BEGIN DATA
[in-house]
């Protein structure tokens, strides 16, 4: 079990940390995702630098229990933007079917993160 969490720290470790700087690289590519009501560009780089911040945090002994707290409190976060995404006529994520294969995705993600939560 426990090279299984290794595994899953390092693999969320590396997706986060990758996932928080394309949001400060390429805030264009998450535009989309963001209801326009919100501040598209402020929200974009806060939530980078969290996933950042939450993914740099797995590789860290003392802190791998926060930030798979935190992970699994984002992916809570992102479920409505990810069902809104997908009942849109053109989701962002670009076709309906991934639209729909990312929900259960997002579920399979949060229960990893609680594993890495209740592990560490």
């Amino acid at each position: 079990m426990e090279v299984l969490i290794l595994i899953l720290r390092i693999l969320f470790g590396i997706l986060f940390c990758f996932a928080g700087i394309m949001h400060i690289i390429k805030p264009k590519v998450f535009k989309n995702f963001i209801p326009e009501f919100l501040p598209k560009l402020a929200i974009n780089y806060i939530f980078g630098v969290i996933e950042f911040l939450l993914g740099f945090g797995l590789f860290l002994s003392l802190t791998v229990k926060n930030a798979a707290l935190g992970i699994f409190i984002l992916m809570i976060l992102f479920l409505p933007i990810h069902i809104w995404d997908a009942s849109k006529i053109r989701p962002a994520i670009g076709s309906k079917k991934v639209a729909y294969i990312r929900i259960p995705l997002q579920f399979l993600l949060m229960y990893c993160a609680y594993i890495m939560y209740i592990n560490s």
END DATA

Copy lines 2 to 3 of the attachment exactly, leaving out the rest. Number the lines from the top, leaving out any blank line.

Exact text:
């Protein structure tokens, strides 16, 4: 079990940390995702630098229990933007079917993160 969490720290470790700087690289590519009501560009780089911040945090002994707290409190976060995404006529994520294969995705993600939560 426990090279299984290794595994899953390092693999969320590396997706986060990758996932928080394309949001400060390429805030264009998450535009989309963001209801326009919100501040598209402020929200974009806060939530980078969290996933950042939450993914740099797995590789860290003392802190791998926060930030798979935190992970699994984002992916809570992102479920409505990810069902809104997908009942849109053109989701962002670009076709309906991934639209729909990312929900259960997002579920399979949060229960990893609680594993890495209740592990560490």
């Amino acid at each position: 079990m426990e090279v299984l969490i290794l595994i899953l720290r390092i693999l969320f470790g590396i997706l986060f940390c990758f996932a928080g700087i394309m949001h400060i690289i390429k805030p264009k590519v998450f535009k989309n995702f963001i209801p326009e009501f919100l501040p598209k560009l402020a929200i974009n780089y806060i939530f980078g630098v969290i996933e950042f911040l939450l993914g740099f945090g797995l590789f860290l002994s003392l802190t791998v229990k926060n930030a798979a707290l935190g992970i699994f409190i984002l992916m809570i976060l992102f479920l409505p933007i990810h069902i809104w995404d997908a009942s849109k006529i053109r989701p962002a994520i670009g076709s309906k079917k991934v639209a729909y294969i990312r929900i259960p995705l997002q579920f399979l993600l949060m229960y990893c993160a609680y594993i890495m939560y209740i592990n560490s």